Dear Amy: A man who I was involved with many years ago (we have remained friends) announced to me that he is making me beneficiary on his insurance policy.
I am fond of him, but the relationship didn’t work out because he constantly and consistently made bad decisions throughout the time we were together. We went our separate ways.
He has since had two children with two different women. These children are in addition to the daughter he and his ex-wife had.
He has a very contentious and messy family, including a sister who behaves like some evil twin from a bad Lifetime movie. She has sued various family members. Pure lunacy.
I told him that I did not want to be his beneficiary. He says that I am the only consistently responsible person he knows. He said he knows I would carry out his last wishes.
I know in the event that he passed before me these nut-jobs would make my life hell.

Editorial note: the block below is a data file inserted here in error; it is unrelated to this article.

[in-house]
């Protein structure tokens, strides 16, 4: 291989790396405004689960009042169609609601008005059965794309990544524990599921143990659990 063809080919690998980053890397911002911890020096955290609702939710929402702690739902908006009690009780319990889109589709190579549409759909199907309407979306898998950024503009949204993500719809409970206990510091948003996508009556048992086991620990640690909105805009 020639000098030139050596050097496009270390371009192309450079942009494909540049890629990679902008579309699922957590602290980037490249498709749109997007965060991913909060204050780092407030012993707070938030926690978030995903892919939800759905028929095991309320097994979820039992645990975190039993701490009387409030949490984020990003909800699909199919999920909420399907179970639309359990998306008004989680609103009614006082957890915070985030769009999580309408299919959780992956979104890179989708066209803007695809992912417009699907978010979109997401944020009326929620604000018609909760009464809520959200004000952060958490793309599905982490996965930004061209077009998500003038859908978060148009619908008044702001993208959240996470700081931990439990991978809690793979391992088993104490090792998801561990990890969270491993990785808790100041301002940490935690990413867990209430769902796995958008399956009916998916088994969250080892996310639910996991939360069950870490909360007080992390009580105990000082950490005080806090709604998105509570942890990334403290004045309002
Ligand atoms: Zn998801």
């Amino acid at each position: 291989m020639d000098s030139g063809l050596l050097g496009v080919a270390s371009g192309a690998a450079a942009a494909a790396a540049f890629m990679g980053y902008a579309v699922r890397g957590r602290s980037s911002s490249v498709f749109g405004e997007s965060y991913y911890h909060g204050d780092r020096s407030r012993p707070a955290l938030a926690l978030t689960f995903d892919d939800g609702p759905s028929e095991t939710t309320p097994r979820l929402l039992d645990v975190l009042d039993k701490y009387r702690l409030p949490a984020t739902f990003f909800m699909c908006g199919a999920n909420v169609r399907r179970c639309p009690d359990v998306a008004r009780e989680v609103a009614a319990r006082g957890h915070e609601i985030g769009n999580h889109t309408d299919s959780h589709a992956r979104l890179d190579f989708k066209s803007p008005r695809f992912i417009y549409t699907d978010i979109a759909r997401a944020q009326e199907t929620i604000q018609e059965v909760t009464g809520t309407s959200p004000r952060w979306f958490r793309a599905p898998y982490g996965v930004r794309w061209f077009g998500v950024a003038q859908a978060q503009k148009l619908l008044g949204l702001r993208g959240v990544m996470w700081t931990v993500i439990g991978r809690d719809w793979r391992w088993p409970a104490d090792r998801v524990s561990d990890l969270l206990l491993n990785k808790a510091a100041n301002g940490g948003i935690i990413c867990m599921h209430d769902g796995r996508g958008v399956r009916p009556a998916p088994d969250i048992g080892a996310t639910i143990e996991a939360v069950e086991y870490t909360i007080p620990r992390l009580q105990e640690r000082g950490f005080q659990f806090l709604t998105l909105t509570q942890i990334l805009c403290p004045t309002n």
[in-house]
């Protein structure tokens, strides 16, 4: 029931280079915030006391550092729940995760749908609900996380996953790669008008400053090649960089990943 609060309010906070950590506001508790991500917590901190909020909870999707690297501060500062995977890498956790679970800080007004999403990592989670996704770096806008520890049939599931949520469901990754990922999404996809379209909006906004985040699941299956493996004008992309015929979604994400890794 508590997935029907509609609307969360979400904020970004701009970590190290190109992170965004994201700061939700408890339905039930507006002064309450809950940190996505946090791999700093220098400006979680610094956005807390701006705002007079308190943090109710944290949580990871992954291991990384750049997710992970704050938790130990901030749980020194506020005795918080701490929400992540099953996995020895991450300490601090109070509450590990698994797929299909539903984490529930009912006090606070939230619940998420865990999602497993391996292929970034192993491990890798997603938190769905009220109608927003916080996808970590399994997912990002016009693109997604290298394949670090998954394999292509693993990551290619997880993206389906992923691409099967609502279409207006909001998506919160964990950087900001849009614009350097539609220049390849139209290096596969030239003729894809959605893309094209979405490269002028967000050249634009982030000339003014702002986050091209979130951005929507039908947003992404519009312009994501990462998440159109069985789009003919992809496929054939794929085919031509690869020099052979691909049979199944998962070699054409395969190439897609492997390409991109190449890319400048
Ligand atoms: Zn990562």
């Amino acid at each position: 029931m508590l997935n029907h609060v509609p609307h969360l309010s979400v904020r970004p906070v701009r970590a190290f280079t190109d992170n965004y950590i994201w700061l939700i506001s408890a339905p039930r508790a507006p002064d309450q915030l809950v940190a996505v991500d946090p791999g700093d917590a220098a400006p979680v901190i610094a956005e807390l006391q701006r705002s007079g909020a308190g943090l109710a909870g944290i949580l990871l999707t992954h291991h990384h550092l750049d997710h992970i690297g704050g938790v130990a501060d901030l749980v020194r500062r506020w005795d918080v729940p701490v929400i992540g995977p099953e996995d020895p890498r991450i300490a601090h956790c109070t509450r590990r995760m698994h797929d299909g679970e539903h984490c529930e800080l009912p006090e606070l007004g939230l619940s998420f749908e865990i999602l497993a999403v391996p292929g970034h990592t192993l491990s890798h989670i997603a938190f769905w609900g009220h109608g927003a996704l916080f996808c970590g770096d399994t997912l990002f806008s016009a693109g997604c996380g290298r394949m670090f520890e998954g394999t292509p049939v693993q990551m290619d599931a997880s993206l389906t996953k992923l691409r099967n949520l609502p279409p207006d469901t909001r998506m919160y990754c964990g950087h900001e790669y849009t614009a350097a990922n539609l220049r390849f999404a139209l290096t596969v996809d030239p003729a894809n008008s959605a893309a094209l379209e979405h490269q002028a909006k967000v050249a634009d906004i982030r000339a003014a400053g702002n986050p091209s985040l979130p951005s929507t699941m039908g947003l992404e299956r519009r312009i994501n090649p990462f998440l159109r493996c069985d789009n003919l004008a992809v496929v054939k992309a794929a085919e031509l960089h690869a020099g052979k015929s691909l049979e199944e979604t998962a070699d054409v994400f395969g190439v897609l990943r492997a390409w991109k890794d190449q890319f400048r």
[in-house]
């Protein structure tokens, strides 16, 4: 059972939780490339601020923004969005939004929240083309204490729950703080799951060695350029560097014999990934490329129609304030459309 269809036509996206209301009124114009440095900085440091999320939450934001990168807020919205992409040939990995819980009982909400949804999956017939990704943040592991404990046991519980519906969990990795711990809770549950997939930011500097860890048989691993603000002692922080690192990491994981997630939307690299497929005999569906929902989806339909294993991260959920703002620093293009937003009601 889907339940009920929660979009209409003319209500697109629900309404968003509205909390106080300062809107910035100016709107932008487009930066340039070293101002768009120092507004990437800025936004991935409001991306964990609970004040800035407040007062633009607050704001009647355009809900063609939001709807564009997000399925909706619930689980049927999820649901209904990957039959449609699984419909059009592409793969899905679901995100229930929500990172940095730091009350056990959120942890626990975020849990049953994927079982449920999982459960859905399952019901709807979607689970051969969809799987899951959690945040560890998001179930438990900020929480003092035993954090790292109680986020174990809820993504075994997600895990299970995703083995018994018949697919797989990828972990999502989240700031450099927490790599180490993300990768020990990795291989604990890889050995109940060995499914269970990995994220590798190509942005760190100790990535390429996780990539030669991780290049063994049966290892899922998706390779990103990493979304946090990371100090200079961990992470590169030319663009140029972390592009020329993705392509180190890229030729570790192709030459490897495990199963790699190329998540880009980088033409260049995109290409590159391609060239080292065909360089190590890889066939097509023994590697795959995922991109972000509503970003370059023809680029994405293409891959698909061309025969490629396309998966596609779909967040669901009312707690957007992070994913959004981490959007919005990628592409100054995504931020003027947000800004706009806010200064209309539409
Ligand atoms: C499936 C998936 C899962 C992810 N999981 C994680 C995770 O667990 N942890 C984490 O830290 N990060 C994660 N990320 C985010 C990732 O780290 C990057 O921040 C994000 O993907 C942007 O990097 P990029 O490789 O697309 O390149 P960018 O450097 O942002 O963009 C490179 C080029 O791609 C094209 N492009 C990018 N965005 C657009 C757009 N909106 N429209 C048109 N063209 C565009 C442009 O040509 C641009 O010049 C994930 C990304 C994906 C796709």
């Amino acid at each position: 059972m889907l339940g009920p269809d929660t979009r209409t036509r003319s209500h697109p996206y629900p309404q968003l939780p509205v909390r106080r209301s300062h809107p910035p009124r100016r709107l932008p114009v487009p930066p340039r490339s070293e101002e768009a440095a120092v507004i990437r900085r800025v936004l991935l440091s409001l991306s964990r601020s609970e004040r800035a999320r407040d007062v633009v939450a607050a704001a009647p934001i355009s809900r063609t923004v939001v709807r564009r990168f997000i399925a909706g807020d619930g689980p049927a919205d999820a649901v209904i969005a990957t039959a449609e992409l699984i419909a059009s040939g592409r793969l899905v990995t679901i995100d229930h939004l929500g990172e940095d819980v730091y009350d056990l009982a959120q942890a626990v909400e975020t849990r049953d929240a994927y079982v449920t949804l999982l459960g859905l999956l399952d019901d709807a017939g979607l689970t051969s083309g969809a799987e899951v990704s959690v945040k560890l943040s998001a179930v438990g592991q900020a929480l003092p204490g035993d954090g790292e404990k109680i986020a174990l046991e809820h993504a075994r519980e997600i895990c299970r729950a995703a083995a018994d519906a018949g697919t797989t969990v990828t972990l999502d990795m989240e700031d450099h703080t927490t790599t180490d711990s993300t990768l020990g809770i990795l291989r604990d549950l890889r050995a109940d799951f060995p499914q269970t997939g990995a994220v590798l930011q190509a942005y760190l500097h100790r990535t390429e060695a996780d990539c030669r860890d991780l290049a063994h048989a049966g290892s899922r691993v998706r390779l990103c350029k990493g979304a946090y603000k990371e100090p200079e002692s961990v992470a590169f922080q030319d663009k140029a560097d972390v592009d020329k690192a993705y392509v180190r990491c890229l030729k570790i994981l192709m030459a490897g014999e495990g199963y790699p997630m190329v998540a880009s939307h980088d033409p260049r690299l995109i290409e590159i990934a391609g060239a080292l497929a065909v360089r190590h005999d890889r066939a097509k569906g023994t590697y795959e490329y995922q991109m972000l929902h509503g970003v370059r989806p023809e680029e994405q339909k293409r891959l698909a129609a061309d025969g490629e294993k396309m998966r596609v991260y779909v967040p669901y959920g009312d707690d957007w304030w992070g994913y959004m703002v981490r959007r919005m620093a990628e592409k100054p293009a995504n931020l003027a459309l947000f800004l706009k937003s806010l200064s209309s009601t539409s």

I told him, ” Do not put my name on that policy.” He says he doesn’t care what I say and that he is doing it anyway.
Is there anything I can do if he goes against my wishes and makes me a beneficiary?
— Unwilling Beneficiary
Dear Unwilling: Your friend has the right to name you (or anyone) as the beneficiary of his policy. You also have the right to refuse the proceeds, in which case the insurance money would go to his contingent beneficiaries.
I agree with your choice to refuse this. You should once again notify your friend (preferably in writing — keep a copy) that you don’t want to be named, and also tell him that, furthermore, if he goes against your wishes you will refuse any proceeds, and so he should name contingent beneficiaries. One hopes his children might receive some money after his death; given the high-drama in his family, unfortunately this might not happen.
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Dear Amy: I am a 20-year-old college student home for the summer, working full time.
The people with whom I work celebrate birthdays by throwing ” parties” throughout the year. Everyone is expected to contribute money.
I am only working here full time until September, and I am saving money so that I can pay for my student loans, rent, groceries, etc., while I am at school.
I didn’t mind chipping in $5 dollars for the first party (even though I did not eat the food they bought because of food allergies), but my boss just asked me to chip in $11 for the …read more
Source:: The Denver Post – Lifestyle